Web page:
- Use the SPI branch of the ttn-zh repository
- Keep the native SPI mode in the library.cfg file
- Remove non-needed FTDI rules
- Add a custom rak833_spi.h file in the lora_gateway project to display a proper name
You only have to prepare an microSD card with the latest Raspbian image (I personally used the Stretch Lite version), enable SPI using the raspi-config tool and run these commands from a terminal:
git clone https://github.com/xoseperez/rak833-hat.git cd ~/rak833-hat/install sudo ./install.sh
The script will output a EUI based on the ethernet interface. Register a new “legacy” Gateway in the TTN console using that EUI and…
That was easy!
The installation script is released under the GPL-3.0 license (as the original work by Gonzalo Casas) and can be checked out at my RAK833-Hat repository on GitHub.
A harsh competition
First things first: I’m not a radio expert and I don’t have the proper tools to compare two gateways.
With that said, I prepared the iC880A-based and the RAK833-based gateways with an as much as possible similar setup. Both on my office window with the same antenna type (a small ~2dBi monopole) and similar “visibility”. Now, my office window is probably the worst place in the world to place an antenna. It’s a first floor in a small town with narrow streets and rock on the back of the building. I didn’t pretend to reach very far away with this but again my goal was to compare how the two gateways performed.
So I just started walking with my M5Stack LoRa node (at SF7BW125) and my phone with the TTNMapper application, clicking every now and then to send a test message. I already knew I would have some success all along the seashore from the breaker on the north to the river on the south, about 500m one from the other. I also knew I would hardly get any hit when going uphill.
In total, I recorded 70 different points at SF7BW125 (I actually sent several more but those were recorded by at least one of the gateways), parsed the (pseudo-)JSON file the TTNMapper app generates and did some graphs.
Again, I’m not an expert. But the results are kind of odd. The receiver with worse RSSI values (the RAK833) actually received a lot more messages…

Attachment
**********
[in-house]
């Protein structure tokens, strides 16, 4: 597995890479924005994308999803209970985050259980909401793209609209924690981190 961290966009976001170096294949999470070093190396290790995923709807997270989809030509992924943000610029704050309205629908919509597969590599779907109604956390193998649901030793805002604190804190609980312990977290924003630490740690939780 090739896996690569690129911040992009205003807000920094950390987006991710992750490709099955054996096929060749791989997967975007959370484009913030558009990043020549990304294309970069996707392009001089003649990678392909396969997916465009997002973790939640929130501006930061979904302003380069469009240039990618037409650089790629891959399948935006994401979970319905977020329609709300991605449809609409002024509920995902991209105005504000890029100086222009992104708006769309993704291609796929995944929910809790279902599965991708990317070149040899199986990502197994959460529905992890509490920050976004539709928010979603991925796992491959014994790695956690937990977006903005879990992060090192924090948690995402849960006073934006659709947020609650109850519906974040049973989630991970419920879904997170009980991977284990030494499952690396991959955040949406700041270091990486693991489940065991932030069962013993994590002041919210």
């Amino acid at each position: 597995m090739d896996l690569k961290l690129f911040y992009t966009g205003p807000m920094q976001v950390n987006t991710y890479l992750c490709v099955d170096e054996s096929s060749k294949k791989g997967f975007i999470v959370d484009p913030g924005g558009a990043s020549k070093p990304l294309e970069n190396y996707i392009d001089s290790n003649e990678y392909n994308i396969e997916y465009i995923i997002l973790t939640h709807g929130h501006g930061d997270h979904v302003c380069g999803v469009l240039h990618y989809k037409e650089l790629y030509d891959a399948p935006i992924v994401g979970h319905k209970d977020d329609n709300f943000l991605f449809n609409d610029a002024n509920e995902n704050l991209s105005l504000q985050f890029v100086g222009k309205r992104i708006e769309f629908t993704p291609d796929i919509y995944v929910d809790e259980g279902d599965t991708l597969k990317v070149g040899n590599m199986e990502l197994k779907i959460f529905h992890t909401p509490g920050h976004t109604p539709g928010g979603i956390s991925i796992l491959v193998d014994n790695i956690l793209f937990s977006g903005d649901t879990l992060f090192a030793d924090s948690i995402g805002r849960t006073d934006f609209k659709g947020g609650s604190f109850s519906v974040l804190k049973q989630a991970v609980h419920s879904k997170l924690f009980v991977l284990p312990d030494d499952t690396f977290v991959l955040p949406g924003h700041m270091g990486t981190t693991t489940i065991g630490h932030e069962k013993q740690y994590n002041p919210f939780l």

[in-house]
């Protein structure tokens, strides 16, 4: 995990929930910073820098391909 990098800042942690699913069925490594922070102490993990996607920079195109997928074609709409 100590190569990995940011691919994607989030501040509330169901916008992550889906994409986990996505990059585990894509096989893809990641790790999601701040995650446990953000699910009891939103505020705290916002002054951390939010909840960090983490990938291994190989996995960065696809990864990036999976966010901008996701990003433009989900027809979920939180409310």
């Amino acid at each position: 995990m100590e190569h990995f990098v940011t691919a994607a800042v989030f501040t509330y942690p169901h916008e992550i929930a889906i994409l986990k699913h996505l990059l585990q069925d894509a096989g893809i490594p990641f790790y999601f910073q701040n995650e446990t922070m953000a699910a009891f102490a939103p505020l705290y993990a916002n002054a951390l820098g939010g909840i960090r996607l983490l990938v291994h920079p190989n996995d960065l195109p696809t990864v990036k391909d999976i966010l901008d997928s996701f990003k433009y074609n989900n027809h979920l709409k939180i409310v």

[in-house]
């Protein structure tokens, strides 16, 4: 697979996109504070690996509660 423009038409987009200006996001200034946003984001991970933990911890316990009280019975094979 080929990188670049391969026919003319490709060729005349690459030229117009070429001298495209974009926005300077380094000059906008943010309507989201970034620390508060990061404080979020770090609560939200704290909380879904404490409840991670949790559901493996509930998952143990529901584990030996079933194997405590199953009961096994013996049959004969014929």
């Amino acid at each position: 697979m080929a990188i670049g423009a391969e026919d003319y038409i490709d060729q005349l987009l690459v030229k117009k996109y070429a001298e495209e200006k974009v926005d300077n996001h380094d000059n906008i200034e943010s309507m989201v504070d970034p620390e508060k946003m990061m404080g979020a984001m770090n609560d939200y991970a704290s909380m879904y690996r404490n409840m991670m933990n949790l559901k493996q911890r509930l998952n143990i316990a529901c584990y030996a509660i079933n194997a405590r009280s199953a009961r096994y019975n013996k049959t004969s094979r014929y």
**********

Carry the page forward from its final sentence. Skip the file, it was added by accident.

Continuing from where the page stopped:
- The RAK833 gateway got 68 messages and the iC880A only 46.
- The RAK833 reported consistently lower (worst) RSSI values for each hit. I’m not sure what this means.
- The RAK833 recorded messages down to -121dBm whilst the iC880A only reached -112dBm. Again, not sure this is relevant, see the previous point.
- The RAK833 seemed to perform better on bad SNR environments.
Since these results make little sense I tried at a different data rate (SF12BW125) and also swapping the antennas to remove the effects of a malfunctioning antenna.
So for the second and third runs, results were quite different:
- The iC880A gateway got a few more messages than the RAK833
- The RAK833 again reports lower RSSI values (it’s not the antenna, then).
- The lowest RSSI for RAK833 was -123dBm, -118dBm for iC880A
For all those radio engineers out there, please forgive me if this makes no sense.
It’s hard to get any conclusions from these values. The different RSSI values could be a different algorithm to calculate the RSSI (some radio chips can be configured to use different RSSI calculations) or a bad solder joint in the antenna path. My first test at SF7 showed that the RAK833 got significantly more messages than the iC880a but I could not reproduce this result in the second or third tests where the iC880A actually got a few more than the RAK833. The RAK833 datasheet states the concentrator has an RX sensitivity of -136.5dBm at SF12, but mine did not get close to that.
I will appreciate any advice on how to interpret these results or improve the test procedure (without having to buy expensive tools).
The RAK833 module by RAK Wireless is a very good choice to build your own gateway and a good competitor for existing solutions. Performance looks better at lower SF and slightly worst at high SF than that of the IMST iC880A module, but you should take this statements with a grain of salt.
RAK833 meets Raspberry Pi by Tinkerman is licensed under a Creative Commons Attribution-ShareAlike 4.0 International License.